Keynes was highly critical of the British government at the time. The government greatly increased welfare spending and raised taxes to balance the national books. Keynes said this would not encourage people to spend their money, thereby leaving the economy unstimulated and unable to recover and return to a successful state. Instead, he proposed that the government spend more money and cut taxes to turn a budget deficit, which would increase consumer demand in the economy. This would, in turn, lead to an increase in overall economic activity and a reduction in unemployment.
Keynes also criticized the idea of excessive saving, unless it was for a specific purpose such as retirement or education. He saw it as dangerous for the economy because the more money sitting stagnant, the less money in the economy stimulating growth. This was another of Keynes's theories geared toward preventing deep economic depressions.
Many economists have criticized Keynes's approach. They argue that businesses responding to economic incentives will tend to return the economy to a state of equilibrium unless the government prevents them from doing so by interfering with prices and wages, making it appear as though the market is self-regulating. On the other hand, Keynes, who was writing while the world was mired in a period of deep economic depression, was not as optimistic about the natural equilibrium of the market. He believed the government was in a better position than market forces when it came to creating a robust economy.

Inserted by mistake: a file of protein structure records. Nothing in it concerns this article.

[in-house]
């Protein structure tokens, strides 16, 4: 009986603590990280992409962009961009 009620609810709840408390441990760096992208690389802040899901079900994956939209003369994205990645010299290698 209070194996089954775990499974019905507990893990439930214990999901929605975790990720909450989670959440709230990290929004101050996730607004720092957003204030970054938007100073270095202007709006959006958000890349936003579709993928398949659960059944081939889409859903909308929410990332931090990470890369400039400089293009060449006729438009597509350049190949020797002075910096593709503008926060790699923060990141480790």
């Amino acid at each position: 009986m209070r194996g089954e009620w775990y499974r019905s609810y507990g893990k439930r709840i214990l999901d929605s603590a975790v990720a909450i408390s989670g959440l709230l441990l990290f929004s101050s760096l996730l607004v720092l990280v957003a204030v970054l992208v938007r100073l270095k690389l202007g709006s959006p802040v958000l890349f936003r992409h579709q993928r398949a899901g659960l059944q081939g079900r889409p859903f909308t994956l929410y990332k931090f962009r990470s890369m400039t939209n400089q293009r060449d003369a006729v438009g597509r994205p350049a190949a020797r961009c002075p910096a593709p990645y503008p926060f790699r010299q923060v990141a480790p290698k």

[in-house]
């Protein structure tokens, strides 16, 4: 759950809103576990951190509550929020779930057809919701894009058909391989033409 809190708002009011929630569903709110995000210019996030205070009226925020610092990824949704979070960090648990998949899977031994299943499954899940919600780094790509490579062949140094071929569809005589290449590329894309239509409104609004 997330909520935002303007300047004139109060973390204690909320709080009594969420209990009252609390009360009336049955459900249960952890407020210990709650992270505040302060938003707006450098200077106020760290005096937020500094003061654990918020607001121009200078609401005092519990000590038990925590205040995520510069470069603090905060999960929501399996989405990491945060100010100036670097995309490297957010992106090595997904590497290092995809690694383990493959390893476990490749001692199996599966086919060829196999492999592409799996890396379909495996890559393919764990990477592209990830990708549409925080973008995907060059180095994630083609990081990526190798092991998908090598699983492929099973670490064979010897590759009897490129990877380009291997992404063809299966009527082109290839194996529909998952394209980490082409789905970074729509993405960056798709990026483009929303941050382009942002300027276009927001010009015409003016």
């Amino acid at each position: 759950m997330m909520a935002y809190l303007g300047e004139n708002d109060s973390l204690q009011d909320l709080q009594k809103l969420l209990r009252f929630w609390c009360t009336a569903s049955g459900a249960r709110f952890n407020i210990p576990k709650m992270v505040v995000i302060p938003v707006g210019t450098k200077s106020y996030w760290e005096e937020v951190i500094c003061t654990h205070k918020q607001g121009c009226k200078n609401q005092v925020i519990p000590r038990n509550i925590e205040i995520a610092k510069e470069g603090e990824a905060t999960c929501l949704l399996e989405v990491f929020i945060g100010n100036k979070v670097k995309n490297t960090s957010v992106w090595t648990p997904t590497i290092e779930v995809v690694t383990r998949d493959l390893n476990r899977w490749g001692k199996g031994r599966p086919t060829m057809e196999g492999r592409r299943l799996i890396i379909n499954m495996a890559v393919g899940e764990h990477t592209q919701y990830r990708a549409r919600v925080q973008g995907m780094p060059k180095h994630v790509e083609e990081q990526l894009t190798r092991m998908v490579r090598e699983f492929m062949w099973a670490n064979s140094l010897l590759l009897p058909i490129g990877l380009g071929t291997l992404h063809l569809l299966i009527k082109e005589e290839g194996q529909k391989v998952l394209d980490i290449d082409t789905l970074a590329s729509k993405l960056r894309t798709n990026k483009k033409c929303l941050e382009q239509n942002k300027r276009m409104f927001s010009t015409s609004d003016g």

Keynesian Economics and Fiscal Policy
The multiplier effect, developed by Keynes’s student Richar Kahn, is one of the chief components of Keynesian countercyclical fiscal policy. According to Keynes's theory of fiscal stimulus, an injection of government spending eventually leads to added business activity and even more spending. This theory proposes that spending boosts aggregate output and generates more income. If workers are willing to spend their extra income, the resulting growth in the gross domestic product( GDP) could be even greater than the initial stimulus amount.